Comments: Microsoft asserts itself as an uber-CA

another way of looking at it ... is that in some cases, the browser vendors have charged CAs quite a bit of money to get their (self-signed) certificate included in the browser.

These aren't x.509 identity digital certificates in the traditional sense ... these tend to be self-signed digital certificates ... which turn out to be a convenient packaging technique for public keys that are to be included in a trusted repository (of public keys) ... aka rather than these digital certificates being a trust mechanism ... these kinds of digital certificates are purely public key packaging mechanism ... and the act of including the public key in the (browser's) trusted repository of public keys is the trust mechanism.

Now the certification authorities (CA), who have typically paid money to have their public key included in the browser's repository of trusted public keys, ... can turn around and charge their clients money for digitally signed (trust) digital certificates (verifiable by one of the public keys included in a browser's repository of trusted public keys).

So the ability to remove a (certification authorities) public key from a browser's repository of trusted public keys ... might also be interpreted as impacting a whole economic ecosystem (since the CA's clients stop receiving benefit from having the certificates, they paid for, being accepting ... which in turn impacts the economic operation of the CA that had paid money to have their public key included in the browser's trusted public key repository).

Having the browser vendor automatically reload public keys into the browser's repository of public keys ... might be construed as the browser vendor actually maintaining the master copy of trusted public keys (which they probably have charged quite a bit of money to include a public key) ... and any specific browser's copy is purely a "local" cache. While it might superficially appear that a browser's local copy of trusted public keys is purely autonomous ... protocols implemented by the browser software could actually manage cache consistency with the vendor's master copy. In theory, not only could a cache consistency algorithm reload trusted public keys that have been deleted from the local cache ... but might also load new public keys that had never been in a local cache. Such an hypothetical cache consistency implementation could also do away with any certificate revocation kludge for certification authority public keys (we've made past claims that our repeated criticism of certificate revocation operation led to the OCSP effort).

In any case, the whole public key reload effort might possibly be a browser vendor, certification authority, CA-client economic ecosystem ... having little or nothing to do directly with PKI relying parties.

This is orthogonal to the traditional trusted 3rd party certification authority having no real business foundation ... aka the relying party typically doesn't have any sort of contractual relationship or other mechanism on which to base liability and/or recourse with regard to anything done by the certification authority.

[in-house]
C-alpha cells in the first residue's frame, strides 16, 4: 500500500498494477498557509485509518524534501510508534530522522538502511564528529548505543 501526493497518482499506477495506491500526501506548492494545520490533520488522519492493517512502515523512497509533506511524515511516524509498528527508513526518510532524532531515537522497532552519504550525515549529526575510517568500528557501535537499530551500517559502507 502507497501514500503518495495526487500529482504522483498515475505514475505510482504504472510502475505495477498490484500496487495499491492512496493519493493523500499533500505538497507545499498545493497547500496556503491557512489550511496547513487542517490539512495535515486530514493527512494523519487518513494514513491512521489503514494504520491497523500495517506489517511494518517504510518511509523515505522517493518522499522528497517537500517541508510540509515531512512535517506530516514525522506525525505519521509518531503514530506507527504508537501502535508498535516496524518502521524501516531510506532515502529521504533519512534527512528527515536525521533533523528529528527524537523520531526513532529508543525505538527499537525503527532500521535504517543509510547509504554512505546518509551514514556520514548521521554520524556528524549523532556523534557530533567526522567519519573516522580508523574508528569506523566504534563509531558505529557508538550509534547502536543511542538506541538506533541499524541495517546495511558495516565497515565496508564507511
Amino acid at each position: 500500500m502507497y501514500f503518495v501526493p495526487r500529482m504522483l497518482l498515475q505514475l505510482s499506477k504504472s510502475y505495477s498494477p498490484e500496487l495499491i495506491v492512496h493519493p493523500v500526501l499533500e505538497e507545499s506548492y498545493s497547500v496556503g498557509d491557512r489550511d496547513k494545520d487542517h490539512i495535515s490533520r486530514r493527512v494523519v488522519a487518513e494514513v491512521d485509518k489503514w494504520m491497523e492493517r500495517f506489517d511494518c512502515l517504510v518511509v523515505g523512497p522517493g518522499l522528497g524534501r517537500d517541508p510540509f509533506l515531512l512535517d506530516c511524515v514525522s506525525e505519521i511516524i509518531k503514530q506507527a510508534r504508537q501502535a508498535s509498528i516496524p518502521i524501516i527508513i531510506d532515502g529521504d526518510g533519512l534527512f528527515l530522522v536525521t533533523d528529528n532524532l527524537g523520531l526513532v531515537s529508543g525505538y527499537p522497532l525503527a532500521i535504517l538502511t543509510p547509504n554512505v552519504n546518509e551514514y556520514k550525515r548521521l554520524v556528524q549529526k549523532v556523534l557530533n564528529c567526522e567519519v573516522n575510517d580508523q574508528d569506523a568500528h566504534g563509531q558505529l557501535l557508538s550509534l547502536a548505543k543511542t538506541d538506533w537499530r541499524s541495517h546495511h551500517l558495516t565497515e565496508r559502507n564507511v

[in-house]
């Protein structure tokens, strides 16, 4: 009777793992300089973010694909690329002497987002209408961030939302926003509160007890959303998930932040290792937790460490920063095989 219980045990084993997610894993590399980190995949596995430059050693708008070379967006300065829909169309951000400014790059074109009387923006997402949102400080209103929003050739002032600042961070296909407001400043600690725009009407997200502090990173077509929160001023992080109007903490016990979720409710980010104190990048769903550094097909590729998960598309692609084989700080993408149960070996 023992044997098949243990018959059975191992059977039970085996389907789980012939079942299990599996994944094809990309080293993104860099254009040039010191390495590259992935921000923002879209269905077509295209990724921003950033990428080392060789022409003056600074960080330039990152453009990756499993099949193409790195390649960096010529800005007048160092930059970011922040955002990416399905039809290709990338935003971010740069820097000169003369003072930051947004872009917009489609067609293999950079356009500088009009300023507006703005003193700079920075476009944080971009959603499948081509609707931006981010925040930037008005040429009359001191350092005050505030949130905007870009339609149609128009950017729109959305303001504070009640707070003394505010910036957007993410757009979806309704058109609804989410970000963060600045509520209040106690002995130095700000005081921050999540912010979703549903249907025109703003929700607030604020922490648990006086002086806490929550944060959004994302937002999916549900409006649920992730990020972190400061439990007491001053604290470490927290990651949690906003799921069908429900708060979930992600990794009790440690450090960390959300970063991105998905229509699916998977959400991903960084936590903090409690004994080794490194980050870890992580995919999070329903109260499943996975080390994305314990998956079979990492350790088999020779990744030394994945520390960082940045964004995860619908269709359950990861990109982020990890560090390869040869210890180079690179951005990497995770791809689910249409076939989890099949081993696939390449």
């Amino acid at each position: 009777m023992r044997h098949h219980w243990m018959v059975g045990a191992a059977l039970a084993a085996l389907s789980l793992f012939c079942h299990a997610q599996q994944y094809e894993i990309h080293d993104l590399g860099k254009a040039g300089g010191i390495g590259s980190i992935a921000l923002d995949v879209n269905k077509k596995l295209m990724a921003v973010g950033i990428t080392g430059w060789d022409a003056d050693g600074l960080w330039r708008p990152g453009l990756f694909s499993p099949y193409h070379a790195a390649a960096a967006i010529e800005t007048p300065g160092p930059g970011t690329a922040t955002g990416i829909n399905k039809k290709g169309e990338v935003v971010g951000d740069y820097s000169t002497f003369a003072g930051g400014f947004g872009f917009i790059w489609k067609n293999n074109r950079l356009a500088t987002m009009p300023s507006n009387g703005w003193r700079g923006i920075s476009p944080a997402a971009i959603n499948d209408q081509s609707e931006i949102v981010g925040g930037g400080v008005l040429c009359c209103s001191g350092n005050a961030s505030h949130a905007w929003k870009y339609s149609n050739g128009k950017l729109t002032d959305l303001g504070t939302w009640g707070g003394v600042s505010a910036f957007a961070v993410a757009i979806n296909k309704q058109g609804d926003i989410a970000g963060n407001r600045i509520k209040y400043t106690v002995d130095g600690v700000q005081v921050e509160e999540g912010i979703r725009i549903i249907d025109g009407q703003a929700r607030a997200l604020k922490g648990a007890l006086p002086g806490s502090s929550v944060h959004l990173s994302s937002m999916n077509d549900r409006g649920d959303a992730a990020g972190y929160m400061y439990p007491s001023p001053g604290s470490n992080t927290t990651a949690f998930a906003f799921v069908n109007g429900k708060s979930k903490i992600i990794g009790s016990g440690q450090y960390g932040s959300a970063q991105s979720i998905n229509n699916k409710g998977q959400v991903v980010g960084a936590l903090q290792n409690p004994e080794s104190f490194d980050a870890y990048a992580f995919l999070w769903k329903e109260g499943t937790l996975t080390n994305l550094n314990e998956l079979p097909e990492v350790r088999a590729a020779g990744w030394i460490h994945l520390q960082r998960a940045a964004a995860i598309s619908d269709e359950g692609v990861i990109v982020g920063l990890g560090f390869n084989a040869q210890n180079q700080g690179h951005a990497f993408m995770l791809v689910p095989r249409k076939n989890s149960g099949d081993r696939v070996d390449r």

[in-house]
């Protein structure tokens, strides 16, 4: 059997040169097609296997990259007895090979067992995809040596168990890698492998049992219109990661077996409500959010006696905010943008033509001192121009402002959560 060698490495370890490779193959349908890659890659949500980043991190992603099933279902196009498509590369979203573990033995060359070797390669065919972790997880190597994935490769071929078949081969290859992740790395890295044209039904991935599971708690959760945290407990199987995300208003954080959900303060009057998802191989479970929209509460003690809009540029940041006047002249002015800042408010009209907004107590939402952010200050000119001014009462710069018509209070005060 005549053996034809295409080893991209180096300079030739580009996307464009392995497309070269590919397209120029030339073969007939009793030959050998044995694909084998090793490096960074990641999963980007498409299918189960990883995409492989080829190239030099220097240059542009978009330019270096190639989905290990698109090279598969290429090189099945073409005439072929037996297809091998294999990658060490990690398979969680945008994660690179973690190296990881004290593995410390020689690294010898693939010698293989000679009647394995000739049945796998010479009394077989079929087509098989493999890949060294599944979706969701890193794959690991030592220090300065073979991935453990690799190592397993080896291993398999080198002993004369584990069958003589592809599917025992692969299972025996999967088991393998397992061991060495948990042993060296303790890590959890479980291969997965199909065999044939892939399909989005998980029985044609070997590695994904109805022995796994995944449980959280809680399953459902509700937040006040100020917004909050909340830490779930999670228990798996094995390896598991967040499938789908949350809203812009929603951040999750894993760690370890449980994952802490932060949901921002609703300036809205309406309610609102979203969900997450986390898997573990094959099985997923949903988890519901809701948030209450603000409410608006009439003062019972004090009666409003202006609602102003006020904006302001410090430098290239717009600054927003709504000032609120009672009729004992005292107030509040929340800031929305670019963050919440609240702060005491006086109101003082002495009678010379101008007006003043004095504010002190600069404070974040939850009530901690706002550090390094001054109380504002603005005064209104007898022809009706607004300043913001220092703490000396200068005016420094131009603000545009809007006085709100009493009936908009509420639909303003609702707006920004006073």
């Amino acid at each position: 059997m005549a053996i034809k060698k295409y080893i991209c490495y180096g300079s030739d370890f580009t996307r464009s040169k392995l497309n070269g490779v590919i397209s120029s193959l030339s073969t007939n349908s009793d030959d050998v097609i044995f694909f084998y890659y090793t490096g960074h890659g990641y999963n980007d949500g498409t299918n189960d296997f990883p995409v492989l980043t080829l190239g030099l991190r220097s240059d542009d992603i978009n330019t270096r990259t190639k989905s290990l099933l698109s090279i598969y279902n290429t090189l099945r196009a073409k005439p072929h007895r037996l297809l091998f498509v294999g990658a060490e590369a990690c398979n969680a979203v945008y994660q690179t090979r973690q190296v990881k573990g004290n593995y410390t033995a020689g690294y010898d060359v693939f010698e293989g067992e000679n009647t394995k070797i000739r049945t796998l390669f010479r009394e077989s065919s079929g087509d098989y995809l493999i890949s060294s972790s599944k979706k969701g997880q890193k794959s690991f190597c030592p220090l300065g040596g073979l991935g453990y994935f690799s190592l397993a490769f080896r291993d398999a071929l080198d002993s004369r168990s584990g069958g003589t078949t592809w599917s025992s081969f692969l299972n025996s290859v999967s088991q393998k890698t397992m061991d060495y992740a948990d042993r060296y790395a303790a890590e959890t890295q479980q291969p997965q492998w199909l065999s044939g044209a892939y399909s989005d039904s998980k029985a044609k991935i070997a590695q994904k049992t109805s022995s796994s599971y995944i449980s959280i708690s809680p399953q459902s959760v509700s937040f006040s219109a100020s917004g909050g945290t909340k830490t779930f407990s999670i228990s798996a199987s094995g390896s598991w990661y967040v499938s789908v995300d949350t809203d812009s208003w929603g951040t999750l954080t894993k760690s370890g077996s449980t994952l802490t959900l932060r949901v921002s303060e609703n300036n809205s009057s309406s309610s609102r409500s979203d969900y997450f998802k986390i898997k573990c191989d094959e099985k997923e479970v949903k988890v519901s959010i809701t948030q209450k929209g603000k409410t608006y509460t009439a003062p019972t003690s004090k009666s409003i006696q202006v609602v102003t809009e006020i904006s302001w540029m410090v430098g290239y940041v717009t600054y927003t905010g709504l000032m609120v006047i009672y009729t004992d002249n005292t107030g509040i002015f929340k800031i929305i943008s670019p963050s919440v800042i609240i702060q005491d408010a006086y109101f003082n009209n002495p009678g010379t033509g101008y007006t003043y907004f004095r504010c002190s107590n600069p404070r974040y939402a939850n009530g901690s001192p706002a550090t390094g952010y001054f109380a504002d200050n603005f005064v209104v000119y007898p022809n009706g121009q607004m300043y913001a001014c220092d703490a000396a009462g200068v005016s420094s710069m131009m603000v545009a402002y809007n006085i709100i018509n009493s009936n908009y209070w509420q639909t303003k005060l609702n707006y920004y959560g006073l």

This is somewhat highlighted by the federal PKI operation where the GSA (as agent for federal gov. relying parties) has contracts with the various approved certification authorities (creating a basis for legal reliance between the relying parties and the certifying operations). These "contracts" bridge the legal and contractual gap with regard to reliance that occurs in many of the deployed PKI operations

misc. past posts mentioning the contractual work around in the federal PKI to the typical trusted 3rd party kludge:
http://www.garlic.com/~lynn/aadsm12.htm#29 Employee Certificates - Security Issues
http://www.garlic.com/~lynn/aadsm16.htm#16 Ousourced Trust (was Re: Difference between TCPA-Hardware and a smart card and something else before
http://www.garlic.com/~lynn/aadsm17.htm#9 Setting X.509 Policy Data in IE, IIS, Outlook
http://www.garlic.com/~lynn/aadsm18.htm#7 Using crypto against Phishing, Spoofing and Spamming
http://www.garlic.com/~lynn/aadsm22.htm#19 "doing the CA statement shuffle" and other dances
http://www.garlic.com/~lynn/aadsm23.htm#14 Shifting the Burden - legal tactics from the contracts world
http://www.garlic.com/~lynn/aadsm26.htm#1 Extended Validation - setting the minimum liability, the CA trap, the market in browser governance
http://www.garlic.com/~lynn/2003l.html#45 Proposal for a new PKI model (At least I hope it's new)
http://www.garlic.com/~lynn/2004i.html#17 New Method for Authenticated Public Key Exchange without Digital Certificates
http://www.garlic.com/~lynn/2005f.html#62 single-signon with X.509 certificates
http://www.garlic.com/~lynn/2005i.html#12 The Worth of Verisign's Brand
http://www.garlic.com/~lynn/2005i.html#21 The Worth of Verisign's Brand
http://www.garlic.com/~lynn/2005m.html#1 Creating certs for others (without their private keys)
http://www.garlic.com/~lynn/2007l.html#2 John W. Backus, 82, Fortran developer, dies
http://www.garlic.com/~lynn/2007l.html#6 John W. Backus, 82, Fortran developer, dies

Posted by Lynn Wheeler at August 7, 2007 09:36 PM

Mozilla doesn't charge CAs for inclusion in Firefox.

- A

Posted by Asa Dotzler at August 8, 2007 02:39 AM

Neither does Microsoft; at least directly. What they do is demand annual audits from CAs whose root certificate include in IE. However, I agree that this practice of reinstalling deleted certificates was most probably decided _in part_ on the basis of avoiding economic conflicts.

Posted by Patroklos Argyroudis at August 8, 2007 04:26 AM

Is this more evidence of CA-like behaviour?

Posted by Microsoft revokes a code signing certificate.... at August 9, 2007 08:33 AM
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